Learn about Diocesan Priesthood

A priest is a man who has been configured to Christ through the Sacrament of Holy Orders.

Here are some examples of what a priest does:

  • Celebrates Holy Mass, baptisms, weddings, reconciliation and funerals
  • Prays the Liturgy of the Hours daily
  • Preaches the Gospel in word and deed
  • Offers the gift of counsel to those who seek Jesus
  • Shepherds a parish with its staff and volunteers
  • Leads people in prayer and teaches prayer
  • Teaches in Catholic schools and/or religious education programs
  • Visits the sick, dying, homebound
  • Witnesses to the dignity of all human life
  • Calls people to a greater sense of justice
  • Loves others with the love of Christ the Good Shepherd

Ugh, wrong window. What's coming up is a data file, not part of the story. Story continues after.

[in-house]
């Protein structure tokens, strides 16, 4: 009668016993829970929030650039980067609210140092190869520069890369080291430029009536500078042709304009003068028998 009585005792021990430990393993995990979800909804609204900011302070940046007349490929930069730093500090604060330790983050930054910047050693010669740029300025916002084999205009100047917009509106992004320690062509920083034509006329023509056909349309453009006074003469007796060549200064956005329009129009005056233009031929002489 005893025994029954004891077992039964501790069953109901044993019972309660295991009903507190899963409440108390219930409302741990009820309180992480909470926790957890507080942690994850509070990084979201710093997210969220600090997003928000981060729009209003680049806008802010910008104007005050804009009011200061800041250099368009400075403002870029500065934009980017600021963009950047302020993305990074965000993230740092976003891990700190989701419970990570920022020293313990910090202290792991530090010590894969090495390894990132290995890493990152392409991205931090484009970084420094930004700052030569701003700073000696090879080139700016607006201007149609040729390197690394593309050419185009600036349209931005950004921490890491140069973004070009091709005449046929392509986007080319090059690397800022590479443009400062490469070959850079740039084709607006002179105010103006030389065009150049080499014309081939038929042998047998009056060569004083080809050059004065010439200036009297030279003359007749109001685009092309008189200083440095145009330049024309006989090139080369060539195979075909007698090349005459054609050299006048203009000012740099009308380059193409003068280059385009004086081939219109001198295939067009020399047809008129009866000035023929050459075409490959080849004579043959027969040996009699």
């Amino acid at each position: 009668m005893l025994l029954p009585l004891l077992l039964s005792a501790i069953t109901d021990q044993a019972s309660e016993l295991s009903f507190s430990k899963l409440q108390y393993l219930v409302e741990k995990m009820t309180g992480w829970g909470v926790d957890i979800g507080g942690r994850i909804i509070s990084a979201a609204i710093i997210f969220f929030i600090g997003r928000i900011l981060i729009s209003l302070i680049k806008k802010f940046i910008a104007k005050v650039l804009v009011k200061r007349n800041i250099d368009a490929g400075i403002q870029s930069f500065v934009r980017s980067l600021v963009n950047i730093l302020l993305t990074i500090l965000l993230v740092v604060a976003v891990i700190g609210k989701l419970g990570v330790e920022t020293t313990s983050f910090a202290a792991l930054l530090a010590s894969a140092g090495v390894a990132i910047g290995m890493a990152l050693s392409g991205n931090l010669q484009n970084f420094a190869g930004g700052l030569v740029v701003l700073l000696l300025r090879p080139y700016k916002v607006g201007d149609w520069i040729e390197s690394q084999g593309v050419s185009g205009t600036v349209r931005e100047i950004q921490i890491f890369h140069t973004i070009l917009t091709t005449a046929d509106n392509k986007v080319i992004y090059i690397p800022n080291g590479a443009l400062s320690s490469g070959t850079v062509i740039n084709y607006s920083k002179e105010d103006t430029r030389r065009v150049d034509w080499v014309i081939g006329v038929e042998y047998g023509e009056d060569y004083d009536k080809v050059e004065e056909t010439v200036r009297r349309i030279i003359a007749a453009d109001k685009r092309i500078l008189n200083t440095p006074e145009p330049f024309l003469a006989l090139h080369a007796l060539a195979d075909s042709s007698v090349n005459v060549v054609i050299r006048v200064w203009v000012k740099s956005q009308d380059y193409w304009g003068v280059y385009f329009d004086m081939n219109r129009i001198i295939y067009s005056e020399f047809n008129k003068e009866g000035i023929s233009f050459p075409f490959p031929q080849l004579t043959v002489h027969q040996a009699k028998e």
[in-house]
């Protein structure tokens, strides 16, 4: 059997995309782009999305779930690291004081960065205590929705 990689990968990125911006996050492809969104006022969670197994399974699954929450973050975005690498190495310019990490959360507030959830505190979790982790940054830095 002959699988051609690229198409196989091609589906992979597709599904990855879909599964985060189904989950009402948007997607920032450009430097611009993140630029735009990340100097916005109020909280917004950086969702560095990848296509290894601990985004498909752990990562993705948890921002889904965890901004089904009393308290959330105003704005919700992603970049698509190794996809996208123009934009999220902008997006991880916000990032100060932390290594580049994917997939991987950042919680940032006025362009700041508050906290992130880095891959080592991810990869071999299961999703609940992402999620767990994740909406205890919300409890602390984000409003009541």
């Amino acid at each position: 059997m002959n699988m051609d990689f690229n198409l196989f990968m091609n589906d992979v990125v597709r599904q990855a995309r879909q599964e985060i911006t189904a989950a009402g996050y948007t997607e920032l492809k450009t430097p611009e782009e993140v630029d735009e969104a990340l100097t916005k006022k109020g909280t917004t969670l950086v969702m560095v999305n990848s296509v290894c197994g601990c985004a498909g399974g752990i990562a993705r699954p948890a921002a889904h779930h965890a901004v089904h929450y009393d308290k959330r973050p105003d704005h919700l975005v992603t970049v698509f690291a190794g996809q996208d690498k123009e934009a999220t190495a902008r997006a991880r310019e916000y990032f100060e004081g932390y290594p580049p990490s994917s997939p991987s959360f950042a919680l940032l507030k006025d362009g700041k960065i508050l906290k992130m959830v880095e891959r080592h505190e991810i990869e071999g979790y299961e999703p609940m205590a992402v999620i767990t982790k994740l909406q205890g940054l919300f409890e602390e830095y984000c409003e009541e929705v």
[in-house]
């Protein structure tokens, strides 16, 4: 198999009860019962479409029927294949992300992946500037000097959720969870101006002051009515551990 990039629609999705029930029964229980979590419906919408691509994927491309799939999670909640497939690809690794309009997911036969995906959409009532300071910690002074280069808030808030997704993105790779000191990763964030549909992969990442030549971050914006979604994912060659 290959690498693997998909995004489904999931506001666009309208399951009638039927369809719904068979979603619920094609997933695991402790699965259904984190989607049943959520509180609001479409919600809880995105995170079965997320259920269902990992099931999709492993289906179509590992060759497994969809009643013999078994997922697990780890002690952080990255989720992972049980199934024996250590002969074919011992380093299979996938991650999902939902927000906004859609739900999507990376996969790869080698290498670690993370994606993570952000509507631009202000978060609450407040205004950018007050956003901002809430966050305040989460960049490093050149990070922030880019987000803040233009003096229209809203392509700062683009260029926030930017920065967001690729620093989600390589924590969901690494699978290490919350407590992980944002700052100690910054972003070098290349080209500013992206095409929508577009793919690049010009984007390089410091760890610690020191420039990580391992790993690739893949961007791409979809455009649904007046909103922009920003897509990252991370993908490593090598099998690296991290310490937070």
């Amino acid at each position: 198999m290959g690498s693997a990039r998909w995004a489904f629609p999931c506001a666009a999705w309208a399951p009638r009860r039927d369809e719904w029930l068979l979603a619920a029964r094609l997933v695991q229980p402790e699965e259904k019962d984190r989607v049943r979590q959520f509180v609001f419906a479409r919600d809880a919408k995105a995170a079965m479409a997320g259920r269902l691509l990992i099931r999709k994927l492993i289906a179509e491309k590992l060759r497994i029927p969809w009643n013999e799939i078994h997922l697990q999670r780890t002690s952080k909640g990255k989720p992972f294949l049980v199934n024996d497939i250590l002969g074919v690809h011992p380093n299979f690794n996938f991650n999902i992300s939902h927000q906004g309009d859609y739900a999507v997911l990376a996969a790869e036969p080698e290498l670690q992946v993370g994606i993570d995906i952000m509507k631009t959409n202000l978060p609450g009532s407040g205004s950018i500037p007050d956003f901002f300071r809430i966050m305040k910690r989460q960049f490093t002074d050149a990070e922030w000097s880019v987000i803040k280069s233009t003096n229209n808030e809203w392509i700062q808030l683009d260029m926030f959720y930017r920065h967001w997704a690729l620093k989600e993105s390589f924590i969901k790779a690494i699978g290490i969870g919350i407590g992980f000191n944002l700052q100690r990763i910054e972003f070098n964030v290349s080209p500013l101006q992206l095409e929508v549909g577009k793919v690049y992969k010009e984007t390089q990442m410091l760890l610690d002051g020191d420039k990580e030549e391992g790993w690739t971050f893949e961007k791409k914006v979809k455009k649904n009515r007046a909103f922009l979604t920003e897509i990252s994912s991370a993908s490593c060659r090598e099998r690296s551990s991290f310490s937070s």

More important than what a priest does, however, is WHO a priest IS.  By definition, a priest is one who offers sacrifice on behalf of the people.  Priests have existed since the earliest days of the Bible.  A priest of the Catholic Church is a disciple of the Lord Jesus, who is deeply in love with Jesus, who desires to serve Christ's bride the Church at the altar, who offers the forgiveness of sins, who is called to give his life for the sake of the Gospel, and who has a devotion to Mary the Mother of God.  A priest is a living witness to the reality that Jesus the Son suffered, died, and was raised up: God loves the world and desires us to live forever.  Priests, although weakened by sin, are given the grace to tell the Truth of the Good News.  The priest not only offers the Eucharist at the altar, he also offers his own life as a gift.